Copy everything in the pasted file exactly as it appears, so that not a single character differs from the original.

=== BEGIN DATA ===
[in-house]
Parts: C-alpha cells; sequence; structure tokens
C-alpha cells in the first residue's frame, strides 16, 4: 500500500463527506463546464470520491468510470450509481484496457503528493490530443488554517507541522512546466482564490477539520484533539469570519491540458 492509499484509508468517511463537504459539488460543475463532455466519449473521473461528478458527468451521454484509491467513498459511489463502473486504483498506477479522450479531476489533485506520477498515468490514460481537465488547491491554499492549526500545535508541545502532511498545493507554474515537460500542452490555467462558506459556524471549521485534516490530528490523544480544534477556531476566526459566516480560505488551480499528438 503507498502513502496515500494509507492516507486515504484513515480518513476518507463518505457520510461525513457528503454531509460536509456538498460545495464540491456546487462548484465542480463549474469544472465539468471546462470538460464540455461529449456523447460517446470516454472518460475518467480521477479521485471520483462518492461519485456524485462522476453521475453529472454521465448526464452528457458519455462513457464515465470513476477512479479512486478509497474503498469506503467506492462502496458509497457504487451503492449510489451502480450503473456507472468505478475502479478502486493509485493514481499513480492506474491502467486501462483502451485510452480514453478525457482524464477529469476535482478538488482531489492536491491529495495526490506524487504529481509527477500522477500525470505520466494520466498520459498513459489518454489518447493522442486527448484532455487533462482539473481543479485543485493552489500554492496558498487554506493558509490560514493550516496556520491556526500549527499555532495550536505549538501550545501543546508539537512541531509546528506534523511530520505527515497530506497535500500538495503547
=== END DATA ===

[in-house]
Parts: C-alpha cells; sequence; structure tokens
C-alpha cells in the first residue's frame, strides 16, 4: 500500500463527506463546464470520491468510470450509481484496457503528493490530443488554517507541522512546466482564490477539520484533539469570519491540458 492509499484509508468517511463537504459539488460543475463532455466519449473521473461528478458527468451521454484509491467513498459511489463502473486504483498506477479522450479531476489533485506520477498515468490514460481537465488547491491554499492549526500545535508541545502532511498545493507554474515537460500542452490555467462558506459556524471549521485534516490530528490523544480544534477556531476566526459566516480560505488551480499528438 503507498502513502496515500494509507492516507486515504484513515480518513476518507463518505457520510461525513457528503454531509460536509456538498460545495464540491456546487462548484465542480463549474469544472465539468471546462470538460464540455461529449456523447460517446470516454472518460475518467480521477479521485471520483462518492461519485456524485462522476453521475453529472454521465448526464452528457458519455462513457464515465470513476477512479479512486478509497474503498469506503467506492462502496458509497457504487451503492449510489451502480450503473456507472468505478475502479478502486493509485493514481499513480492506474491502467486501462483502451485510452480514453478525457482524464477529469476535482478538488482531489492536491491529495495526490506524487504529481509527477500522477500525470505520466494520466498520459498513459489518454489518447493522442486527448484532455487533462482539473481543479485543485493552489500554492496558498487554506493558509490560514493550516496556520491556526500549527499555532495550536505549538501550545501543546508539537512541531509546528506534523511530520505527515497530506497535500500538495503547